My Sea Shepherd


 

Sea Shepherd Cove Guardian Erwin Vermeulen Meets the Press at Tokyo’s Foreign Correspondents’ Club

February 24, 2012

Sea Shepherd Cove Guardian Erwin Vermeulen Meets the Press at Tokyo’s Foreign Correspondents’ Club

Photographers gather around Erwin and Scott at a press conference in Tokyo. Photo: Rex RayPhotographers gather around Erwin and Scott at a press conference in Tokyo. Photo: Rex RayOn the heels of his stunning February 22nd acquittal in the Wakayama Prefecture Court near Taiji, Sea Shepherd volunteer Cove Guardian and Dutch national Erwin Vermeulen, accompanied by Director of Intelligence and Investigations for Sea Shepherd and Cove Guardian leader Scott West, held a press conference today at The Foreign Correspondents’ Club in Tokyo.  The two were joined by Mr. Takayama Iwao, the lead attorney for Vermeulen’s successful defense.

Erwin was arrested on December 16th after being falsely accused of pushing a local dolphin trainer.  For this alleged minor offense, he was held for a startling 64 days under very poor conditions. During the first half of his incarceration, he was denied adequate nutrition, warm clothes, contact with the outside world including reading material, and even the ability to properly shower. In recent weeks, candlelight vigils were held in key cities around the world to call attention to Erwin’s plight and the plight of the dolphins slaughtered by the hundreds each year in Taiji.  He was finally released on February 16th, pending his verdict; he was acquitted on February 22nd.

The room was crowded with domestic and foreign media. Scott began the press conference by introducing all the parties on the interview panel. He then told the media that they were all gathered there because “crimes have been committed.”

He said, “The killing of dolphins is considered a crime in the modern and civilized world.  However, the killing of dolphins and whales is allowed under current Japanese law.  What does this say about Japan?  It is an ugly blemish on Japan’s name.  One day, Japan will join the modern and civilized world and will outlaw the slaughter of whales and dolphins.”

Scott went on to call attention to the crime committed by Kitigawa, the man who perjured himself on the witness stand by falsely accusing Erwin of pushing him simply because Erwin witnessed him not doing his job; the incompetence of the Wakayama Prefecture Police, who made serious mistakes in their investigation; and the Wakayama Prefecture Prosecutor’s Office, which was either inept in fulfilling its duties or politically motivated in its vociferous persecution of Erwin.

Scott also called into question the flawed principles upon which the entire Japanese judicial system operates.  He said, “Terms like ‘presumption of innocence’, ‘beyond a reasonable doubt’, and ‘right to remain silent’ are only words on paper in Japan.  I spent most of my professional life investigating crime and building good solid cases.  Cases that had to withstand tough scrutiny by a system dedicated to protecting the basic human rights of accused persons.  Erwin’s arrest, detention, and investigation were not aberrations.  His experience is the norm for Japan.  Erwin was persecuted for remaining silent.  Erwin was presumed guilty from the outset.  Erwin had to prove his innocence instead of the prosecutor having to prove guilt.”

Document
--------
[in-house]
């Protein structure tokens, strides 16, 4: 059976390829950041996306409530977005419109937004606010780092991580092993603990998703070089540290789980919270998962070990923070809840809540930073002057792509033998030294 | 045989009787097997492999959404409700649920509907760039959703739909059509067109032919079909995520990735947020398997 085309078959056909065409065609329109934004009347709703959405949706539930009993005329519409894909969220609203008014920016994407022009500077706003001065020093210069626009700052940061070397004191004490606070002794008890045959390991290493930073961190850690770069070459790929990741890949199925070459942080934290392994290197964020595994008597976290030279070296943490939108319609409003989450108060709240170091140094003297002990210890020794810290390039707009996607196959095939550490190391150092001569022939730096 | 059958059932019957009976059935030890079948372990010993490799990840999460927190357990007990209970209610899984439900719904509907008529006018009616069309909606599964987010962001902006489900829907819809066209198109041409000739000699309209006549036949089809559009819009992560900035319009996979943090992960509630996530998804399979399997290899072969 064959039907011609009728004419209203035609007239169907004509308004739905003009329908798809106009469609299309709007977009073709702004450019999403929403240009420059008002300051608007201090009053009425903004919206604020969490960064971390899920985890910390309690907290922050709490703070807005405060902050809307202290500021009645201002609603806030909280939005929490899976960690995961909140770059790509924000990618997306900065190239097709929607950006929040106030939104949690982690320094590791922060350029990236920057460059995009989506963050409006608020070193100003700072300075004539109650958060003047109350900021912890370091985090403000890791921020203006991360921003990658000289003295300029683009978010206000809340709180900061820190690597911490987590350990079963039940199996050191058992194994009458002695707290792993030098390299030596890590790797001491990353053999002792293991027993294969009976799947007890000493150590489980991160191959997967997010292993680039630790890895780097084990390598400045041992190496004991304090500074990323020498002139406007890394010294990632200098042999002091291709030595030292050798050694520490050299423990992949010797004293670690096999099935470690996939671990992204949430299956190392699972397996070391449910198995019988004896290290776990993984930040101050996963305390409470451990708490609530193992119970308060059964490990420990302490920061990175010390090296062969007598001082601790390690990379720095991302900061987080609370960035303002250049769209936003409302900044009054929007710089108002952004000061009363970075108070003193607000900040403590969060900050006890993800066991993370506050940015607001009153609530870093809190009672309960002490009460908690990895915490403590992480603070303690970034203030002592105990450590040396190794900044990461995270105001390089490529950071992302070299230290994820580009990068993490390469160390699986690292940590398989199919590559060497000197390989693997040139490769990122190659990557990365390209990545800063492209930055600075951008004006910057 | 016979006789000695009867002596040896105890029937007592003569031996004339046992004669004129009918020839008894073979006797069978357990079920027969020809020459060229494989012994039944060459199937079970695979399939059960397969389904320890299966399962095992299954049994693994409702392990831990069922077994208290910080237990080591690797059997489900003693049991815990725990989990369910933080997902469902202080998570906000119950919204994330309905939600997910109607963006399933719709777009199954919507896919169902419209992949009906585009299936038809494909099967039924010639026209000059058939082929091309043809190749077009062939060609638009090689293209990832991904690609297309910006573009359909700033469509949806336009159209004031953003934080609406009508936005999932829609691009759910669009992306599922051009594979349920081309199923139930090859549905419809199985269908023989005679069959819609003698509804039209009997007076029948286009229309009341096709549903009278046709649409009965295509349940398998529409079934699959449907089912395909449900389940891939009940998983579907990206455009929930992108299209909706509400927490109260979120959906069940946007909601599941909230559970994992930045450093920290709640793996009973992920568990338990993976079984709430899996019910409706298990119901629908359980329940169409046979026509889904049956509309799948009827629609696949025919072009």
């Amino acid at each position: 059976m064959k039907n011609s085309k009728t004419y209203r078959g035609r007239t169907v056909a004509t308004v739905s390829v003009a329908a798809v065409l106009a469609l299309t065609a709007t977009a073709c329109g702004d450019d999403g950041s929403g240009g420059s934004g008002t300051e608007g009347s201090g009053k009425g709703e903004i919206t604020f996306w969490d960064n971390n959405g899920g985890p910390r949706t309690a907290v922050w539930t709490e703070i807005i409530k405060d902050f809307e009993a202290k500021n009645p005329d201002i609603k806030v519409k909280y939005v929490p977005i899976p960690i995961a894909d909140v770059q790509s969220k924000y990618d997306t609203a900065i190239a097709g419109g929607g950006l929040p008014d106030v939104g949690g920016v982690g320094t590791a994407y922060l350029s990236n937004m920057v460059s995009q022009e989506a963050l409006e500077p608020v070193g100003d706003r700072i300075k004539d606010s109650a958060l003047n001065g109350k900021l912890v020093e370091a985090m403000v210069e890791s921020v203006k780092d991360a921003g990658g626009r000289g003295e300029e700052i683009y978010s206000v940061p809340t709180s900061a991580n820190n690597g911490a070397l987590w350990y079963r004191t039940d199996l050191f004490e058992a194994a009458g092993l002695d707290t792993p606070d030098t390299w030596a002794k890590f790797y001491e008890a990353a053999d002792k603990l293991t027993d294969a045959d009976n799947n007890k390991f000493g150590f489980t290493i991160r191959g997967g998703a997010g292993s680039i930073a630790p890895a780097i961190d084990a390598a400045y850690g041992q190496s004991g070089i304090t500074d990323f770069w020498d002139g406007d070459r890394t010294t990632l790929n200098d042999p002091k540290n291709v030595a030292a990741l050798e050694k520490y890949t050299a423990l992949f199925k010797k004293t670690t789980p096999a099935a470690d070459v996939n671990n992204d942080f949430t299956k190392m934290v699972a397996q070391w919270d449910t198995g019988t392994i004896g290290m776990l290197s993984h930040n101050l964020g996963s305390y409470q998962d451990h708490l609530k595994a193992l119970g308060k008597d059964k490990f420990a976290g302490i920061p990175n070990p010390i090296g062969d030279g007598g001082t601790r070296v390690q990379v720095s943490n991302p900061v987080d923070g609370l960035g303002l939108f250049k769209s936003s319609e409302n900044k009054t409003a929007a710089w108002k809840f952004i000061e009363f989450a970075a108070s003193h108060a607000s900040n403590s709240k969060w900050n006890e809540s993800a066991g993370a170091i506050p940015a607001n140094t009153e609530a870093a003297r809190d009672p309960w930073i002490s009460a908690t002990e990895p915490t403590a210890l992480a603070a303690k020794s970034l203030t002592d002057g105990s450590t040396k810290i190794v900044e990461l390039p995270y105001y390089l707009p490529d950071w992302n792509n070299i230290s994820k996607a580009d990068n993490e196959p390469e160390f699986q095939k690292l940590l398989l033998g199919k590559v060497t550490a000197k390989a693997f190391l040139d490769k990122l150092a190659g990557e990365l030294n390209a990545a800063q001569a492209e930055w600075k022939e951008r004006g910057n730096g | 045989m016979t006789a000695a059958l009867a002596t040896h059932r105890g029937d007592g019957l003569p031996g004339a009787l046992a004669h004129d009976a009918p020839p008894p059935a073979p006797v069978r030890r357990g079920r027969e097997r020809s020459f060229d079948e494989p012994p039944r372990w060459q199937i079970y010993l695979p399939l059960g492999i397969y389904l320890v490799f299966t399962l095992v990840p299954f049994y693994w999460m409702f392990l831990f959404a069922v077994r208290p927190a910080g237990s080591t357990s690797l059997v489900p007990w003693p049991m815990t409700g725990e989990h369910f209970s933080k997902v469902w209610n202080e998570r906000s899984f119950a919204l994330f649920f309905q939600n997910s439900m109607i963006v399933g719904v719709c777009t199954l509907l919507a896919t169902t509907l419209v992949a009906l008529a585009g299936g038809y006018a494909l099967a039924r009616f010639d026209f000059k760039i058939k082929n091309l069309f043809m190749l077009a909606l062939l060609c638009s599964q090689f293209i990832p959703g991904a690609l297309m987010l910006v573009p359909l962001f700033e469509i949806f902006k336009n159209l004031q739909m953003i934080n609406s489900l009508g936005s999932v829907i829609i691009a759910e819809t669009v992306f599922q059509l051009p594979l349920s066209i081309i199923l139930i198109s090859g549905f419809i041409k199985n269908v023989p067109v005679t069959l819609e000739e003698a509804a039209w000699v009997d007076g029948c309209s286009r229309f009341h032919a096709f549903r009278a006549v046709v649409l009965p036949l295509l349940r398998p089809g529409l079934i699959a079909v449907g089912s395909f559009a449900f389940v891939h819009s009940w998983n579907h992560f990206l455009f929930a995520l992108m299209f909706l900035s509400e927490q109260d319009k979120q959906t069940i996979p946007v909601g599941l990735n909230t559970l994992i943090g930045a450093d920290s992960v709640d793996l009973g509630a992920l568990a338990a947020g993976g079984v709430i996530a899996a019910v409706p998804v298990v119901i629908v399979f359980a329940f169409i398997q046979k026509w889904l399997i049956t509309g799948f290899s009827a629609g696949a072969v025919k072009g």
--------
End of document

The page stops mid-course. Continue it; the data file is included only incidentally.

But Scott was also generous in offering praise where praise was due.  He complimented the defense attorney and his team for their exceptional defense.  He also complimented the courageous judge who presided over the case.

“We are here today because of the integrity of one man.  One man who had the courage to defy expectations and face the consequences of doing the right and just thing.  The judge in Erwin’s trial is that man.  I have no doubt that the judge will be condemned by the system here.  I know that my praise is likely not to help him and that is unfortunate.  My speaking of his honor today is not because I am Sea Shepherd.  My speaking his praise today is from my professional expertise in the field of criminal justice. “

Scott also said, “And we are here today because of the bravery and courage of Erwin Vermeulen.  Lesser men would have broken.  Lesser men have broken.”

Before turning the floor over to Erwin, Scott added: "The arrest and the intimidation backfired on the Wakayama authorities. Erwin paid [a] huge price for all of this attention, but it was significantly helpful to the cause."

Taking his turn at the microphone, Erwin recounted his ordeal in detail as cameras flashed before him.  Even after his experience, he had not lost sight of the reason he went to Taiji in the first place.  He said, "My arrest [and] detention of two months and the trial have generated worldwide attention for the sake of dolphins in Taiji and for Sea Shepherd in general. “  He added, “This exposure was funded by Japanese taxpayers' money."

Following the media Q&A session, the press conference concluded. Erwin is currently en route home to Amsterdam for a hard-earned respite with his family.  He is expected to receive a hero’s welcome at the airport, where the media and supporters from Sea Shepherd/Netherlands will greet him tomorrow.

Erwin addresses assembled media at a press conference in Tokyo. Photo: Rex RayErwin addresses assembled media at a press conference in Tokyo. Photo: Rex Ray Domestic and foreign media attend the press conference at the Foreign Correspondents’ Club in Tokyo. Photo: Rex RayDomestic and foreign media attend the press conference at the Foreign Correspondents’ Club in Tokyo. Photo: Rex Ray

 

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